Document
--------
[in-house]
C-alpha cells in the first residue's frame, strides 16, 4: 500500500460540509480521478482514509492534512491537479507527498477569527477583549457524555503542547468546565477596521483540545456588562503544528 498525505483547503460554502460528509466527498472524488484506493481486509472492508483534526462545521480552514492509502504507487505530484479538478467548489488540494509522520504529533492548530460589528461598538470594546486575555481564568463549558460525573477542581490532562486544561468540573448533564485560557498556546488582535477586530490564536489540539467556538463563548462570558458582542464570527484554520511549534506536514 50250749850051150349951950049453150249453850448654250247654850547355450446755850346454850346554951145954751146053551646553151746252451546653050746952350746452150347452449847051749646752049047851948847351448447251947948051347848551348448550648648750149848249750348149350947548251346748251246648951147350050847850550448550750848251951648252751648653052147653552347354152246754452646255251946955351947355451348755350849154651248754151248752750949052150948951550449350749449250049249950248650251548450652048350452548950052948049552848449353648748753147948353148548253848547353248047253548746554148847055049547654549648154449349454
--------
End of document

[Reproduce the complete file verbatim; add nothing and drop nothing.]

[in-house]
C-alpha cells in the first residue's frame, strides 16, 4: 500500500460540509480521478482514509492534512491537479507527498477569527477583549457524555503542547468546565477596521483540545456588562503544528 498525505483547503460554502460528509466527498472524488484506493481486509472492508483534526462545521480552514492509502504507487505530484479538478467548489488540494509522520504529533492548530460589528461598538470594546486575555481564568463549558460525573477542581490532562486544561468540573448533564485560557498556546488582535477586530490564536489540539467556538463563548462570558458582542464570527484554520511549534506536514 50250749850051150349951950049453150249453850448654250247654850547355450446755850346454850346554951145954751146053551646553151746252451546653050746952350746452150347452449847051749646752049047851948847351448447251947948051347848551348448550648648750149848249750348149350947548251346748251246648951147350050847850550448550750848251951648252751648653052147653552347354152246754452646255251946955351947355451348755350849154651248754151248752750949052150948951550449350749449250049249950248650251548450652048350452548950052948049552848449353648748753147948353148548253848547353248047253548746554148847055049547654549648154449349454